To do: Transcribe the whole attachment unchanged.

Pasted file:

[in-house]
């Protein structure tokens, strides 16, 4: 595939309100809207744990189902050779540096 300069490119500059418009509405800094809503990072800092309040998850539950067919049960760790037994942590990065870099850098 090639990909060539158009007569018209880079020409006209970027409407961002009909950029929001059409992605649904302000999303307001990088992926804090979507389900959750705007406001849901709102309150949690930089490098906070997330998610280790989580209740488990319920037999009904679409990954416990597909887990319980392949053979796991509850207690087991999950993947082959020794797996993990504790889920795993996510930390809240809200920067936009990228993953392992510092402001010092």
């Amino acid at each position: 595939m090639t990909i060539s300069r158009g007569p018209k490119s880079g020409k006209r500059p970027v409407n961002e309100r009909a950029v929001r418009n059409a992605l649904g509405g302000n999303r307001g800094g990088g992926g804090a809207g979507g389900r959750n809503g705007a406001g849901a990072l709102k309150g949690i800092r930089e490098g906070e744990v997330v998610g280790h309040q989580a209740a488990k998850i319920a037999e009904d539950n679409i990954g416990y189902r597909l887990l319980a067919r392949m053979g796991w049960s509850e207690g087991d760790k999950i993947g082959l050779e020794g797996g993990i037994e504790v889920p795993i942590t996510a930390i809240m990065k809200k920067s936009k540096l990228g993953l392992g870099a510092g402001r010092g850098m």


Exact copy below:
[in-house]
């Protein structure tokens, strides 16, 4: 595939309100809207744990189902050779540096 300069490119500059418009509405800094809503990072800092309040998850539950067919049960760790037994942590990065870099850098 090639990909060539158009007569018209880079020409006209970027409407961002009909950029929001059409992605649904302000999303307001990088992926804090979507389900959750705007406001849901709102309150949690930089490098906070997330998610280790989580209740488990319920037999009904679409990954416990597909887990319980392949053979796991509850207690087991999950993947082959020794797996993990504790889920795993996510930390809240809200920067936009990228993953392992510092402001010092």
């Amino acid at each position: 595939m090639t990909i060539s300069r158009g007569p018209k490119s880079g020409k006209r500059p970027v409407n961002e309100r009909a950029v929001r418009n059409a992605l649904g509405g302000n999303r307001g800094g990088g992926g804090a809207g979507g389900r959750n809503g705007a406001g849901a990072l709102k309150g949690i800092r930089e490098g906070e744990v997330v998610g280790h309040q989580a209740a488990k998850i319920a037999e009904d539950n679409i990954g416990y189902r597909l887990l319980a067919r392949m053979g796991w049960s509850e207690g087991d760790k999950i993947g082959l050779e020794g797996g993990i037994e504790v889920p795993i942590t996510a930390i809240m990065k809200k920067s936009k540096l990228g993953l392992g870099a510092g402001r010092g850098m």